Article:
However, the ASF also said it was concerned that the 5% risk retention proposal could severely limit the number of privately-sponsored securitizations.
“ASF’s members are committed to restoring the availability and affordability of private credit to Main Street and are particularly concerned that the 5% ‘skin-in-the-game’ provision in the proposed rules will result in accounting and regulatory capital treatments for private securitizations that could significantly reduce the availability and affordability of private lending to consumers and small businesses over time,” Deutsch said.
The 5% risk retention provision has crept up in proposals from the Federal Deposit Insurance Corp. (FDIC) and Congress and, in each instance, the industry has voiced its concern that extending the skin-in-the-game provision would result in accounting and regulatory capital treatments for private securitizations that could considerably limit the availability and affordability of private lending to consumers and small businesses over time.
Deutsch said that such unintended consequences could create even greater reliance on a costly taxpayer-backed system of mortgage credit extension that would not be subject to these proposed rules, such as the one currently in existence through the GSEs.
The SEC rules being proposed to regulate ABS and MBS offerings would considerably expand the disclosure requirements for these offerings and could virtually remove any distinction between disclosure required in the SEC-registered and Rule 144A ABS markets, said Ed Gainor, a partner at Bingham McCutchen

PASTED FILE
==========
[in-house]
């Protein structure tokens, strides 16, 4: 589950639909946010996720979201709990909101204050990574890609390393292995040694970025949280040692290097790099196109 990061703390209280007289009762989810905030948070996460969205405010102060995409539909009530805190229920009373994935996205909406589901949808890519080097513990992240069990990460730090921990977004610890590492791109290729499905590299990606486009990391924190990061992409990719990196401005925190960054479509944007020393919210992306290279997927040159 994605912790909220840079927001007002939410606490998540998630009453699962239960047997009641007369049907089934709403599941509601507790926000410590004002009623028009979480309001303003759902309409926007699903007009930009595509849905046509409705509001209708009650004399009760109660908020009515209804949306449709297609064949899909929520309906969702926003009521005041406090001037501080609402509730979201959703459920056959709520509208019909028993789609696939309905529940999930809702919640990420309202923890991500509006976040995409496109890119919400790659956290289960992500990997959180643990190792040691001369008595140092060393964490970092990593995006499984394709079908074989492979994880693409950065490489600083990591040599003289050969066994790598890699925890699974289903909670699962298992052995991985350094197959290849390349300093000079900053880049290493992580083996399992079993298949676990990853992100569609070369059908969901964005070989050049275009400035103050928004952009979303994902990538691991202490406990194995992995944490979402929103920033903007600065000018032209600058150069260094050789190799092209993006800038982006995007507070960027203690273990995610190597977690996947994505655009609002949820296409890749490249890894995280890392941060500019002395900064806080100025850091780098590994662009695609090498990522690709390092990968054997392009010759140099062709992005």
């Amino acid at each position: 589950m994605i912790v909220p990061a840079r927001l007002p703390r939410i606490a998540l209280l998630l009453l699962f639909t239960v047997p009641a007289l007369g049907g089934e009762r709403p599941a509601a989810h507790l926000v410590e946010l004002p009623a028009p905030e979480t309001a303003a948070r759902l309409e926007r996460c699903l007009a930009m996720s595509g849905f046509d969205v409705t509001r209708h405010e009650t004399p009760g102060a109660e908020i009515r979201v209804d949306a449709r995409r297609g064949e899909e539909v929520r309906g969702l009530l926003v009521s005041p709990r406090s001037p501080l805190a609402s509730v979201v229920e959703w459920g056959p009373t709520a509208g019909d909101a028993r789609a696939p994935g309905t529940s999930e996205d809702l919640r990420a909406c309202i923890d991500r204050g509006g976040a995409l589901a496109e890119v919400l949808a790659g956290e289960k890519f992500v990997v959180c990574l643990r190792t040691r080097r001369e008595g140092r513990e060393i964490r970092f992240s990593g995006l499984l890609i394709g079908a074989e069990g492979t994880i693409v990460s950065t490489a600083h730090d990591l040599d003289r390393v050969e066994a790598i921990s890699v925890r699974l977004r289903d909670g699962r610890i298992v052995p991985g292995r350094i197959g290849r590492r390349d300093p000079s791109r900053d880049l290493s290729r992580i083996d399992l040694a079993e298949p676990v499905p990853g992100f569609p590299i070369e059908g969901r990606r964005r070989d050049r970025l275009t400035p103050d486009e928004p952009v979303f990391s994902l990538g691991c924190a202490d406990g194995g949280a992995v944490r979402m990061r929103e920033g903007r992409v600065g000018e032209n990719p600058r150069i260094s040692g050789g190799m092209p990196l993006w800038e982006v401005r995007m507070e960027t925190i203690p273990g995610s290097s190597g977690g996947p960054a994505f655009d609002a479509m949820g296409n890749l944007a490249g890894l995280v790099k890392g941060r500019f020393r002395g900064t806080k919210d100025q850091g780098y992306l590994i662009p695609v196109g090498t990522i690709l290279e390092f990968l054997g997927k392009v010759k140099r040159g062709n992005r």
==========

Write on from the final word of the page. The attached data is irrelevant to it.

The SEC voted to propose new rules that require that in any private offering under Rule 144A or Regulation D, an ABS issuer has to provide to any investor that so requests, at the time of the initial offering and on an ongoing basis, all information that would be required in an SEC-registered offering.
Gainor said that the proposed rules would also eliminate the investment-grade rating requirement for shelf eligibility and impose new disclosure, risk retention, certification and reporting requirements. It would also require the 5% unhedged risk retention by securitization sponsors as a condition for shelf eligibility, also not for individually registered or private offerings. The new rules also authorize detailed asset-level disclosure on the pool assets at the time of the offering and on an ongoing basis.
The SEC also mandates that ABS issuers file with the SEC a computer program that investors can use to model the cash flow waterfall.
These rules would apply, upon investor request, broadly to offerings of structured finance products such as synthetic transactions and CDOs.
Dechert attorneys added that private deals will probably be used more. Thus the SEC is reconsidering the longstanding notion that institutional buyers do not need the protections of a registered deal.
As a result, it is proposed that in private deals:(1) issuers will have to provide, upon request the same info that is required in registered deals. (2) investors will have a breach of contract claim if issuers fails to provide that info and (3) new Rule 192 will provide an enforcement action against issuers who do not provide the requested data.